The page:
Creating a Constitution: Establishing a Framework for a Constituent Assembly

When Cascadians and other regions around North America make the decision to, they will ignite a process of change that will impact the possibilities of governance for our foreseeable future. It is up to each of us, to decide what that future vision will look like.

A constitution is the social contract that people give themselves to organize their collective life and shape their governance structures. Just like bioregionalism, constitutions reflect the unique aspects and values of the inhabitants and physical boundaries defined by each place.

As a result, constitutional processes are a perfect occasion to openly express real popular sovereignty. The process through which a constitution is drafted is in itself highly significant, in particular because it is essential to ensuring that a new constitution’s contents reflect the values and aspirations of the people. Rules of procedure should be designed to ensure that law-making bodies operate in a balanced, well structured, professional and systematic manner.

Any pathway to greater autonomy, independence, or self determination must be decided and created by the people who live here, in a peaceful and democratic manner. Rather than small groups placing their ideas or will upon a larger - from the beginning a framework for a democratic body able to represent Cascadia, and enter into decision making and external negotiations must be put in place.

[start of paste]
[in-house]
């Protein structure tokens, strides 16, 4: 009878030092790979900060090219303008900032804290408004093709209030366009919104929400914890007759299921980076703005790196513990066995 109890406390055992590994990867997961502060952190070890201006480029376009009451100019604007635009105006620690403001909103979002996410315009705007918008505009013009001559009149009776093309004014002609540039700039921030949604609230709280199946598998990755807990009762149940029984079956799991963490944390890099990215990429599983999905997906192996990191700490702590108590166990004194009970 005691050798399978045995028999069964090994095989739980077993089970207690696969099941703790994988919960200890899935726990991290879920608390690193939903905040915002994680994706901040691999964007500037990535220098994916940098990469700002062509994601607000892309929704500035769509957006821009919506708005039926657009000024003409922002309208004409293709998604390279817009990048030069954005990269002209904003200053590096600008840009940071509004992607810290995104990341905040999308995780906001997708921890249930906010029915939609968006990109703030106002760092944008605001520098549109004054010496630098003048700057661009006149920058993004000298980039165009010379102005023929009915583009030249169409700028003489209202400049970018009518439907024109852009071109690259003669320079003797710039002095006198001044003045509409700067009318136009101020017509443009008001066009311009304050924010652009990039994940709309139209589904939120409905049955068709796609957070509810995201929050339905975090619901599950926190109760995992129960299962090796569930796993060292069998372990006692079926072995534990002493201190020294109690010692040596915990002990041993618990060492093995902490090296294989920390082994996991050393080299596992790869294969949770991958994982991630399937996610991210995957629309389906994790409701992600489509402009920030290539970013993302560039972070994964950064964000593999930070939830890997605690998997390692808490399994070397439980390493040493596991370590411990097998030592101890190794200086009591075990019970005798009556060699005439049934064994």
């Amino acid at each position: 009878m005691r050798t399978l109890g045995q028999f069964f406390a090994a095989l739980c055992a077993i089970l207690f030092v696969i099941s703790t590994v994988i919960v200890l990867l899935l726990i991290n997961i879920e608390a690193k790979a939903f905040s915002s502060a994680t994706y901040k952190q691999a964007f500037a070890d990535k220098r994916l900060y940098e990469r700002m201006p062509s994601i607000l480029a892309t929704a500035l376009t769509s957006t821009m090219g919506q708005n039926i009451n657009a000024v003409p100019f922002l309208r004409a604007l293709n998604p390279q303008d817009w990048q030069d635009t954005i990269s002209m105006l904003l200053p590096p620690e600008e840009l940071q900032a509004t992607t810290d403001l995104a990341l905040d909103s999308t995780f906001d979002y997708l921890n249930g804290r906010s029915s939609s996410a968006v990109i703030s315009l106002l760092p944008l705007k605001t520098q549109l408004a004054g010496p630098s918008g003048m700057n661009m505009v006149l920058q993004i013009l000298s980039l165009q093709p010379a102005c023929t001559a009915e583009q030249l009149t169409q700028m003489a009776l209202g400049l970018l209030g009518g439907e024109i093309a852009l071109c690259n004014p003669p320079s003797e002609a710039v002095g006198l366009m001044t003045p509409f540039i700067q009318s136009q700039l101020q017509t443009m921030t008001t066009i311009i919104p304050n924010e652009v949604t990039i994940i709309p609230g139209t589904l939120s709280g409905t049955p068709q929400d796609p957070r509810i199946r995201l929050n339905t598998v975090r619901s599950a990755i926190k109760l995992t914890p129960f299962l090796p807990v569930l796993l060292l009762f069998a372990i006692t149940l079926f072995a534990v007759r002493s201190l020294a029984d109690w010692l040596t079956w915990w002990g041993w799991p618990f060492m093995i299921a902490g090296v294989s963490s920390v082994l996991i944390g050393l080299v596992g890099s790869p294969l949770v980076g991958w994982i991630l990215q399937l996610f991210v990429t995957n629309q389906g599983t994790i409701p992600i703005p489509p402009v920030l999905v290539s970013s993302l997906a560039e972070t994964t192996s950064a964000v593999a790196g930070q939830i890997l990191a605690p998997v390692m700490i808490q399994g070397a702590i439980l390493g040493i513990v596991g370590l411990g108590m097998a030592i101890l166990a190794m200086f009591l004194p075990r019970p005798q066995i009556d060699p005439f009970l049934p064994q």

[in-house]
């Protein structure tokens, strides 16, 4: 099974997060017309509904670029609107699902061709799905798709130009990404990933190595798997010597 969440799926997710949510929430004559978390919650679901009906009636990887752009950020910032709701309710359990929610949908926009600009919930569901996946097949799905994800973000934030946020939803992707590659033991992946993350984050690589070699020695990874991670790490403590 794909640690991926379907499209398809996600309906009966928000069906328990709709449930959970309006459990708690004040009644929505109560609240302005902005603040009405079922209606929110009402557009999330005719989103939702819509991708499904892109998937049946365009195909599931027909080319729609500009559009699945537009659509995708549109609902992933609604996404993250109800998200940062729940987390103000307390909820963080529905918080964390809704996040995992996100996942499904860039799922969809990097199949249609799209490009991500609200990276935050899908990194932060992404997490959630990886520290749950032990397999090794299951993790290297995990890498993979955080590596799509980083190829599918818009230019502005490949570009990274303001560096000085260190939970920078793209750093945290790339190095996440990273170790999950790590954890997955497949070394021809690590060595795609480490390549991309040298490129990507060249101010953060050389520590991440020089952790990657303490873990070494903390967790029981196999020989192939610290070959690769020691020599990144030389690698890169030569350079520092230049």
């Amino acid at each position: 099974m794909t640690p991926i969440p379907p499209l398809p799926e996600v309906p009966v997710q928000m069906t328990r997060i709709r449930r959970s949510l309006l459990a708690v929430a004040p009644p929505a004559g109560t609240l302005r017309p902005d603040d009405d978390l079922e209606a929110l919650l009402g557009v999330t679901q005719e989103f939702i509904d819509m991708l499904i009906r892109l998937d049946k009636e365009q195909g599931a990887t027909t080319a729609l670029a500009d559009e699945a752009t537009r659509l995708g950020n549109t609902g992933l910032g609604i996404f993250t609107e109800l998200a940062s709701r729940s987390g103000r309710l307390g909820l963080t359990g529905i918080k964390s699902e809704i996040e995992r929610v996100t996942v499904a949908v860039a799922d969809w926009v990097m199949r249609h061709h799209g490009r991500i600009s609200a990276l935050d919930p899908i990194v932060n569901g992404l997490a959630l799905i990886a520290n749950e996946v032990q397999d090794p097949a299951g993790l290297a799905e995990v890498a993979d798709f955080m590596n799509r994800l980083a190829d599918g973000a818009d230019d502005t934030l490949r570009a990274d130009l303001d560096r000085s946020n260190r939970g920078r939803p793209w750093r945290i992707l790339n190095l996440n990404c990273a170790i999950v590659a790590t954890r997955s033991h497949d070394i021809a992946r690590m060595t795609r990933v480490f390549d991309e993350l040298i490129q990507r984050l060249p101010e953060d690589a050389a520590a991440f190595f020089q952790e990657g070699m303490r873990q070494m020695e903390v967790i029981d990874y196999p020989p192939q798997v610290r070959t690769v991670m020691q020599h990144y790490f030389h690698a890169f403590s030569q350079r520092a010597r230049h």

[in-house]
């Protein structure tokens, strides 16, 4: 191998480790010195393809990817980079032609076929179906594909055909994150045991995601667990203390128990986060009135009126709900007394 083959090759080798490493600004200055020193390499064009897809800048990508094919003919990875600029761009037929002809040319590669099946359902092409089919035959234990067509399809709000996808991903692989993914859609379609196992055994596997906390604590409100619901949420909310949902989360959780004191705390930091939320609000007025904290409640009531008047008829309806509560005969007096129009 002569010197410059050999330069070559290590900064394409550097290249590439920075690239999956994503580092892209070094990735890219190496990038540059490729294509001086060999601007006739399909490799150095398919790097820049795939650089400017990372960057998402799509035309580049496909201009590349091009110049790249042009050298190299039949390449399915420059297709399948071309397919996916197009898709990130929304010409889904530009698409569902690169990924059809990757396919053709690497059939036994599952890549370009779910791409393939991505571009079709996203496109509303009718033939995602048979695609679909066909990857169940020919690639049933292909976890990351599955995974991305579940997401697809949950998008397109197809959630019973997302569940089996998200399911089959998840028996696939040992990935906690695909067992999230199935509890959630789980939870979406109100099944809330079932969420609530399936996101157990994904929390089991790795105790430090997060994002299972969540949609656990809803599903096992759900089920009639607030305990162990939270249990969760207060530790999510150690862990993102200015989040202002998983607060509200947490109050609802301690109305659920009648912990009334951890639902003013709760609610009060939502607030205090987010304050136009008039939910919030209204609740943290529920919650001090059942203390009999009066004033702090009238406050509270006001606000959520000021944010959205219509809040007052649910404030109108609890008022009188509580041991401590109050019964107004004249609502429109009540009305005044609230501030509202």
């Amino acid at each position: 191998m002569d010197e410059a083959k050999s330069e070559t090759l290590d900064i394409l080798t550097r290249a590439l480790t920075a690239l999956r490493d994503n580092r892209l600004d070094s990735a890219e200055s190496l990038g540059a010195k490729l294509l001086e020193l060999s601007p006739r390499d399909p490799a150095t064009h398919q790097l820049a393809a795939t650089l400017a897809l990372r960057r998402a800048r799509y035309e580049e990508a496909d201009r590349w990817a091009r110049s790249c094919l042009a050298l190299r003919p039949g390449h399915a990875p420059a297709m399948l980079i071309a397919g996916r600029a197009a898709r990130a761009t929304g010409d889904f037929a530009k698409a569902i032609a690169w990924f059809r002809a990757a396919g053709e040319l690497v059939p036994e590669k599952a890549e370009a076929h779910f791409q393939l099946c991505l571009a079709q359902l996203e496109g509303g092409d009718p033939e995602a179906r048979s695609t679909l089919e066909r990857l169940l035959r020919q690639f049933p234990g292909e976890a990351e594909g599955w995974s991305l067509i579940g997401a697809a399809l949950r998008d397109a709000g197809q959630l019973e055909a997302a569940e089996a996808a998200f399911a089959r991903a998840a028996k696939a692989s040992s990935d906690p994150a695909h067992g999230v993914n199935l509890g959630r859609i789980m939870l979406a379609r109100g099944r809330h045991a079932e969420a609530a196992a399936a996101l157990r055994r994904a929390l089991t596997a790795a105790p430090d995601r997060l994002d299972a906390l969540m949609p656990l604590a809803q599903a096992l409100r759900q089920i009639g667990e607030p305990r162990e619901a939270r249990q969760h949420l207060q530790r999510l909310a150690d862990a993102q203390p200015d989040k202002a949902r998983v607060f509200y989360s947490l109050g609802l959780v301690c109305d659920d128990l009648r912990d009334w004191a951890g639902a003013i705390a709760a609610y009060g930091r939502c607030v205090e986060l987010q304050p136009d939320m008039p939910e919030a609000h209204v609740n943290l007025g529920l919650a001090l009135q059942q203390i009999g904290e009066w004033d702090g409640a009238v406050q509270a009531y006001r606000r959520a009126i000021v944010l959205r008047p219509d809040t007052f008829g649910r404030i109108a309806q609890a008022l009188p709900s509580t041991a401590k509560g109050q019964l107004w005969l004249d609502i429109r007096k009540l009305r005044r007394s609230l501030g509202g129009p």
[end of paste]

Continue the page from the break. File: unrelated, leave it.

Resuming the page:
This is particularly the case for constituent assemblies that are tasked with drafting legislation while also constructing a new constitutional framework. In that context, priority is given to ensuring that the people’s views are adequately represented during the process while at the same time encouraging professionalism and efficiency throughout. Only in this way can the end result reflect the collective views and concerns of the people while at the same time enjoying some form of normative legitimacy as well. This means the first step to be a Constituent Assembly of delegates to be selected from the different Cascadian regions, and to elaborate the country’s and the region’s first truly democratic constitution.

One of the Assembly’s first acts is to draft and approve its rules of procedure (or by-laws), which are designed to organize the constitutional drafting process, as well as the ordinary legislative process. These processes must include democratic mechanisms for input, ideas and feedback, data driven approaches, as well as an incorporation of models from both at home and around the world for incorporating best practices into every level of governance.